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Three Myths about International SEO Principles Busted

In the day and age of economic globalization, online marketing seems like the perfect field to be taking matters at the next, international level. However, while technology, Internet access speeds and numerous other advances are making it easier than ever for people to connect, the international SEO picture is slightly more nuanced than that. Since SEO combines metrics and linguistics with communication, a successful endeavor in the field of international SEO needs to take into consideration certain specific aspects.


Training is pointless if no one cares

Some entrepreneurs, business managers, and digital marketing department heads seem to be under the impression that training is a magical solution to just about any issue. And it’s not that training is a valueless tool – quite the contrary. The problem is that, if you’re seeing good SEO campaign results at home, or in one of your global branches, but miserable results in others, chances are you’re probably facing an issue training won’t fix.

What you are most likely to note after such an endeavor is that the staff in the online department in question don’t seem to care. They probably do care about making the business more successful, but if they don’t understand the value of SEO from other departments in the same location as they are, they are not likely to understand it from you – no matter how you choose to drill them with it. The solution: instead of talking to the members of a single department, the one in charge with specifically optimizing your web page, talk to all senior and middle management members, from all departments. Make them understand that SEO does matter, when trying to make a business lucrative online and make them see just why it matters.


You don’t need an actual SEO expert in each country

While this may sound counterintuitive, think about costs first and foremost. Hiring a SEO expert for each one of your international branches will only drive your overheads through the roof: on salaries, training, and less quantifiable costs such as peer-to-peer communication within the organizational structure. What’s more, according to Search Engine Watch, most countries will only really dedicate 10 to 20 per cent of that employee’s total time on the clock to your deadlines, benchmarks, and overall goals. The more apt solution is to focus on creating a regional SEO taskforce for each particular area you’re thinking of targeting and investing toward their efficiency. Not only will you be talking to less people at the same time, basically saying the same thing to each of them, but you will also see a more streamlined course of communication developing, from regional SEO pro to the stakeholders in each country under their supervision. Plus there is always the option of using a virtual office from a provider such as Regus, if you wish to appear to maintain an address wherever you offer services.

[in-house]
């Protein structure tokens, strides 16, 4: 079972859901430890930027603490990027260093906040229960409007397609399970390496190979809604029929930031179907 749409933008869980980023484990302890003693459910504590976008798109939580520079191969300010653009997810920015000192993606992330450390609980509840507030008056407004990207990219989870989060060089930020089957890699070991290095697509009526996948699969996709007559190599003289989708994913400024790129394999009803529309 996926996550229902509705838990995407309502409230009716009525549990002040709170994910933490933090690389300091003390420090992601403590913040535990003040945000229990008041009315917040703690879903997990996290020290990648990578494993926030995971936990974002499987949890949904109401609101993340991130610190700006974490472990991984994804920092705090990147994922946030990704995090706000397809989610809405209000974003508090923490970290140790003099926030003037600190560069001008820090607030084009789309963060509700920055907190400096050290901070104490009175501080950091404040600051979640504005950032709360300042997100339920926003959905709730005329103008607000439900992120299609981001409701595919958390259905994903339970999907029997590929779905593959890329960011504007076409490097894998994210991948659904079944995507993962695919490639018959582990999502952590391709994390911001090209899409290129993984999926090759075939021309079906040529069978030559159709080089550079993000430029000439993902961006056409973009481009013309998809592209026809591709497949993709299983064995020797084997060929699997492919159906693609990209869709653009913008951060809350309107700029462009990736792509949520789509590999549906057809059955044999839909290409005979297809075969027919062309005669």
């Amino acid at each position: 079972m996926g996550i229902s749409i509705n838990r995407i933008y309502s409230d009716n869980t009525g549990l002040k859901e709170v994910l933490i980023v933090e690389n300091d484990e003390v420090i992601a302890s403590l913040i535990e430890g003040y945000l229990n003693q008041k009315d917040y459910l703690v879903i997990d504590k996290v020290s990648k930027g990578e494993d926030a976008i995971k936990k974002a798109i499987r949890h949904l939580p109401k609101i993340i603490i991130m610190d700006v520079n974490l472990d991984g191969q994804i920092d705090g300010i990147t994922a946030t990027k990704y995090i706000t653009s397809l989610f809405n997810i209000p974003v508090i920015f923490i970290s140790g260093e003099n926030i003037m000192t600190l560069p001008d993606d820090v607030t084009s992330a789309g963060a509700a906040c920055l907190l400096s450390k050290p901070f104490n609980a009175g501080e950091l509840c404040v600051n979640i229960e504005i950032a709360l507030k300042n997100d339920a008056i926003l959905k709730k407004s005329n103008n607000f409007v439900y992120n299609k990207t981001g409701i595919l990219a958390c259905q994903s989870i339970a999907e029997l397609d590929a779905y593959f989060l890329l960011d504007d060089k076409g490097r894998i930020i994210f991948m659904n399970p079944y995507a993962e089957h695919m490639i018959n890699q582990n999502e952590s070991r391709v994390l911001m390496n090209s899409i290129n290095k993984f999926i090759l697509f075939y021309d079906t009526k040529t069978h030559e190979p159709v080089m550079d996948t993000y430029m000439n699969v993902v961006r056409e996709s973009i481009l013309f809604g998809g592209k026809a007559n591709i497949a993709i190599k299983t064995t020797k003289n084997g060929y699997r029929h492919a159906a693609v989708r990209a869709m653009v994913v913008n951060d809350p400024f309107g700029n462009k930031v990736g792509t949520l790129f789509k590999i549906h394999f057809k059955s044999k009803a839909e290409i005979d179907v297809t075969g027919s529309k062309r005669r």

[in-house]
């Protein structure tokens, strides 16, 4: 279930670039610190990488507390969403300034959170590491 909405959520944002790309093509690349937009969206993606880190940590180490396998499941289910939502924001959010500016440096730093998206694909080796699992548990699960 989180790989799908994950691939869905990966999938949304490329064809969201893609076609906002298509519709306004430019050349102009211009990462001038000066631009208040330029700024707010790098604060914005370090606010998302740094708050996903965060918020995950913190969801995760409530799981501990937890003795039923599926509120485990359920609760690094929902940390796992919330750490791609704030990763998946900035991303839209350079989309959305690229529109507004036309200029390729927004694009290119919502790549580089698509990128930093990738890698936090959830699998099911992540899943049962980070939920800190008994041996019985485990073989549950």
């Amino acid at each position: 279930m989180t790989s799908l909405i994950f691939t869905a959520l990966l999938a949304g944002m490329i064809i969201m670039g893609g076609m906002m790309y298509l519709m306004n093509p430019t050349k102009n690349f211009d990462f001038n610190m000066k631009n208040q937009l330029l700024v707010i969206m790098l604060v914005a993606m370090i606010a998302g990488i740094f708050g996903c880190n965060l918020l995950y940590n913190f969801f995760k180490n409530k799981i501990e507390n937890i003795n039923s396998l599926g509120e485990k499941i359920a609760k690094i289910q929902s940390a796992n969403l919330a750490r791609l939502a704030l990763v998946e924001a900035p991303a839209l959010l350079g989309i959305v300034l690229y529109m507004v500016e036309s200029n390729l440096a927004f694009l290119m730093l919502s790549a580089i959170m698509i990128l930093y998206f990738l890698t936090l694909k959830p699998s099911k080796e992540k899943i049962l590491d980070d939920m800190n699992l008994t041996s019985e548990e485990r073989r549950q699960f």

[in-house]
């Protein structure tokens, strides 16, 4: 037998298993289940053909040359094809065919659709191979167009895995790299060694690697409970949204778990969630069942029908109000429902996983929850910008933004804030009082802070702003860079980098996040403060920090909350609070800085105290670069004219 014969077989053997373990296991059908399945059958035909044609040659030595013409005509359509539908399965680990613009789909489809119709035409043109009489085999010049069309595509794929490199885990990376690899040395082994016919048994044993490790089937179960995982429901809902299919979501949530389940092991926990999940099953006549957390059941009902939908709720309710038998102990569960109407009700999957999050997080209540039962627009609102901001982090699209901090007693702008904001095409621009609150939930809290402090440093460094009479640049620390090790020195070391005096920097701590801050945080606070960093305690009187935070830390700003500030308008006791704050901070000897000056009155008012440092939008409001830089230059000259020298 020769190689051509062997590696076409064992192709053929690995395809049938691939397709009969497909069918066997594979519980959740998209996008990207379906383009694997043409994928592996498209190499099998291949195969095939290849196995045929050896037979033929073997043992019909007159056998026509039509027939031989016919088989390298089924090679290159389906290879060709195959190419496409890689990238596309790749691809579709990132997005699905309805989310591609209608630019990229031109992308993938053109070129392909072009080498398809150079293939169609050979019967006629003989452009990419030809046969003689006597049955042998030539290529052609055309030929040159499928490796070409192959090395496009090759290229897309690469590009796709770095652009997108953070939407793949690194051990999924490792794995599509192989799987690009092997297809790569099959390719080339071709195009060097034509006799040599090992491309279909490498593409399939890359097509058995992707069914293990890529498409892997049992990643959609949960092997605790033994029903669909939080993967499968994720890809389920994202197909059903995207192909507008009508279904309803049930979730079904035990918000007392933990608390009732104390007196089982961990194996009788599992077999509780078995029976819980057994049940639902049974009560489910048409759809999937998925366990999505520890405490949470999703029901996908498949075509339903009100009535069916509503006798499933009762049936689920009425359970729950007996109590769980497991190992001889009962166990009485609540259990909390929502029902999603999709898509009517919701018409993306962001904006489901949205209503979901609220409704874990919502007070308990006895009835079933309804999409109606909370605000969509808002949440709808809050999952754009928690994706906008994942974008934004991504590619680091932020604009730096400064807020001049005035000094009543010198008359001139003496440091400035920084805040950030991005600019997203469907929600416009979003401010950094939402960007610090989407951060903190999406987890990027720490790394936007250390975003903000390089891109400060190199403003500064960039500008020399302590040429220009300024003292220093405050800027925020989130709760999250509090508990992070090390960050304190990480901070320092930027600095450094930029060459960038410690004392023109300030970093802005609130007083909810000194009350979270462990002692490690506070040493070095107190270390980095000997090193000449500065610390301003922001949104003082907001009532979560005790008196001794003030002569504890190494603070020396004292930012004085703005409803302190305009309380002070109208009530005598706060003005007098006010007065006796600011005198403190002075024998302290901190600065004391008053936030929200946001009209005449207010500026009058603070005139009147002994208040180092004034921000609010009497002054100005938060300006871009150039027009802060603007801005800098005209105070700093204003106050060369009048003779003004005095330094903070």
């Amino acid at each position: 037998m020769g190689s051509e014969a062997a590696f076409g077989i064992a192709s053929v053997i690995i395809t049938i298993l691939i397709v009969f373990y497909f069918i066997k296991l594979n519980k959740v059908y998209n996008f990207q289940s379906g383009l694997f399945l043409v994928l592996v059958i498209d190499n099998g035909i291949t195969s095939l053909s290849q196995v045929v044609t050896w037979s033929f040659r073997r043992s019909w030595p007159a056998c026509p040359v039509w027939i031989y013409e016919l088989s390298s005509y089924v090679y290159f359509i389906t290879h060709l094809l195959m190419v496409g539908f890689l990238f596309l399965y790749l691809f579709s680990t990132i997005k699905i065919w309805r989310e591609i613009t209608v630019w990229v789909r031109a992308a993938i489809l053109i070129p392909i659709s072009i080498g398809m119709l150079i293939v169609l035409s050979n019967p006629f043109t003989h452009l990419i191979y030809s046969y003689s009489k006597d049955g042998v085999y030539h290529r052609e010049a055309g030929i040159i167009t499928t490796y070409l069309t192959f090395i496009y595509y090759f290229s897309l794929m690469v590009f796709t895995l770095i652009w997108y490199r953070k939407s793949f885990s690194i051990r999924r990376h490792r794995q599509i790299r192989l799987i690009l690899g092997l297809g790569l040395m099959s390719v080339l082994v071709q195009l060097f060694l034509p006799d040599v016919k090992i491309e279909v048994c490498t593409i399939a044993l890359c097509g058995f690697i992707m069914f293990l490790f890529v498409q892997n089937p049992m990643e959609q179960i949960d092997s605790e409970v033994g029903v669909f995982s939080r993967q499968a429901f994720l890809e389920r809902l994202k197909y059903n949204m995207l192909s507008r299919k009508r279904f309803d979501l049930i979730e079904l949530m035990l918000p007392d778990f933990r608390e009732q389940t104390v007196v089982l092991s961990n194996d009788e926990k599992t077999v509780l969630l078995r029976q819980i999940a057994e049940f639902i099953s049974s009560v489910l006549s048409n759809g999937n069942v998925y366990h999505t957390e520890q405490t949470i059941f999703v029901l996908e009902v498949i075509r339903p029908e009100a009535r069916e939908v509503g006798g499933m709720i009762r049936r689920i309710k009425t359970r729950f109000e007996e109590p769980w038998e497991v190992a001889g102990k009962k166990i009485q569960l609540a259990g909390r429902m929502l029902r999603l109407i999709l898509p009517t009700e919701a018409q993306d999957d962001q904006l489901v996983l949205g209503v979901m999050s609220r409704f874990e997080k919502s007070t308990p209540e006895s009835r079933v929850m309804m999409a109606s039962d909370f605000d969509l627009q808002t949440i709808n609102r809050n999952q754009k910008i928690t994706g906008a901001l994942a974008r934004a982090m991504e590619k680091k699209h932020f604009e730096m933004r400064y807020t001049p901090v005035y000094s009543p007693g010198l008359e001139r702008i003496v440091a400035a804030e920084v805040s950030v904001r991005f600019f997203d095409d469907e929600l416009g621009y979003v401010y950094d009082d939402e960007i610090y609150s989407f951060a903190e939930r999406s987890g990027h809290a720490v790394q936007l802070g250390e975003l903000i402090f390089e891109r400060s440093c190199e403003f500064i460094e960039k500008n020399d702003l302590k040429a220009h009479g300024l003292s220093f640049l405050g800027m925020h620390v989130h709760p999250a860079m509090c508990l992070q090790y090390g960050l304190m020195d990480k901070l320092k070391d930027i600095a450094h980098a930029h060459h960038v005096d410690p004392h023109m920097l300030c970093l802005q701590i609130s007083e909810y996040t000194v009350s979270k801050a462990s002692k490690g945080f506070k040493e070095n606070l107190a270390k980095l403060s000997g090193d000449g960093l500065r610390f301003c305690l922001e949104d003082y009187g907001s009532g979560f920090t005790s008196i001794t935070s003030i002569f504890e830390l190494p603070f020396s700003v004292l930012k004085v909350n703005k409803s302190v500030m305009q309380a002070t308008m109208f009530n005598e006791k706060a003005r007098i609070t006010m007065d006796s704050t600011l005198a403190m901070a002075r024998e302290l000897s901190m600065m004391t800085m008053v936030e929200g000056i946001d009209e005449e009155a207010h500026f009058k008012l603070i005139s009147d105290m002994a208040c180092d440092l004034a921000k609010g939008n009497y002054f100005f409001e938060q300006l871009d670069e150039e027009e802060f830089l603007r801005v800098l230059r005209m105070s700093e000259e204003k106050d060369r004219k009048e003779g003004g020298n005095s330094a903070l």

Official languages are the only ones worth optimizing for

This is another misguided assumption that risks to ruin an otherwise well-thought out SEO strategy. The truth is, expanding your SEO efforts to other areas of the globe means you will have to do a thorough case study for each country, in order to make sure you understand its ethnic and linguistic profile. Take the United States, for instance. While many will argue that this one is the textbook scenario of a melting pot, its linguistic reality provides an apt model on which to base all your future speculations about languages you need to be optimizing for. According to the 2010 Census, 16 per cent of Americans are self-identified Hispanics or Latinos, which is essentially saying they are Spanish speakers. According to a previous report (the census in 2007), there were 18 million Spanish speakers in the US, who qualified their own language knowledge levels as ‘very good’, with 6 other million speaking it ‘well’. Moreover, 7 million Americans spoke an Indo-European language, while over 4 million spoke an Asian language at home. Never assume, always go with the cold, hard sociological data on this one.


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